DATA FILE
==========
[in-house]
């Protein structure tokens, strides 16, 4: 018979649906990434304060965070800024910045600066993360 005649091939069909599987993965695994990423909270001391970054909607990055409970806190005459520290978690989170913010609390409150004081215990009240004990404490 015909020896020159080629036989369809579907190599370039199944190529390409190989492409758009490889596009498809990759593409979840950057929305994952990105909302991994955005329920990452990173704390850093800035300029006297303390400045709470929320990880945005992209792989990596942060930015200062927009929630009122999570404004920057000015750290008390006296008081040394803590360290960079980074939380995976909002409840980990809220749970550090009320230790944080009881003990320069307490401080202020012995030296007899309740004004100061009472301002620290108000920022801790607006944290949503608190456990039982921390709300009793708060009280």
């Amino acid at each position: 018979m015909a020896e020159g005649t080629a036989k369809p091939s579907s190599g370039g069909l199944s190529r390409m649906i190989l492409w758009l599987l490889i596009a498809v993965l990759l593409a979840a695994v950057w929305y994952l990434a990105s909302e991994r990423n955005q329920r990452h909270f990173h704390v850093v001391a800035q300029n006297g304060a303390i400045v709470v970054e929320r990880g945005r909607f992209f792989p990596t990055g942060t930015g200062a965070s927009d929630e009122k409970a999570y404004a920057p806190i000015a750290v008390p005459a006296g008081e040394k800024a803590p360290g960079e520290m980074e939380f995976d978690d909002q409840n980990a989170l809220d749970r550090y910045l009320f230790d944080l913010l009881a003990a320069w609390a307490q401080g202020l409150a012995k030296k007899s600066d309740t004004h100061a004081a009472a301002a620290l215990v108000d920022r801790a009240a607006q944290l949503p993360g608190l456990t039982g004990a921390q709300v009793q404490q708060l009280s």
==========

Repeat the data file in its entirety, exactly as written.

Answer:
[in-house]
């Protein structure tokens, strides 16, 4: 018979649906990434304060965070800024910045600066993360 005649091939069909599987993965695994990423909270001391970054909607990055409970806190005459520290978690989170913010609390409150004081215990009240004990404490 015909020896020159080629036989369809579907190599370039199944190529390409190989492409758009490889596009498809990759593409979840950057929305994952990105909302991994955005329920990452990173704390850093800035300029006297303390400045709470929320990880945005992209792989990596942060930015200062927009929630009122999570404004920057000015750290008390006296008081040394803590360290960079980074939380995976909002409840980990809220749970550090009320230790944080009881003990320069307490401080202020012995030296007899309740004004100061009472301002620290108000920022801790607006944290949503608190456990039982921390709300009793708060009280």
């Amino acid at each position: 018979m015909a020896e020159g005649t080629a036989k369809p091939s579907s190599g370039g069909l199944s190529r390409m649906i190989l492409w758009l599987l490889i596009a498809v993965l990759l593409a979840a695994v950057w929305y994952l990434a990105s909302e991994r990423n955005q329920r990452h909270f990173h704390v850093v001391a800035q300029n006297g304060a303390i400045v709470v970054e929320r990880g945005r909607f992209f792989p990596t990055g942060t930015g200062a965070s927009d929630e009122k409970a999570y404004a920057p806190i000015a750290v008390p005459a006296g008081e040394k800024a803590p360290g960079e520290m980074e939380f995976d978690d909002q409840n980990a989170l809220d749970r550090y910045l009320f230790d944080l913010l009881a003990a320069w609390a307490q401080g202020l409150a012995k030296k007899s600066d309740t004004h100061a004081a009472a301002a620290l215990v108000d920022r801790a009240a607006q944290l949503p993360g608190l456990t039982g004990a921390q709300v009793q404490q708060l009280s």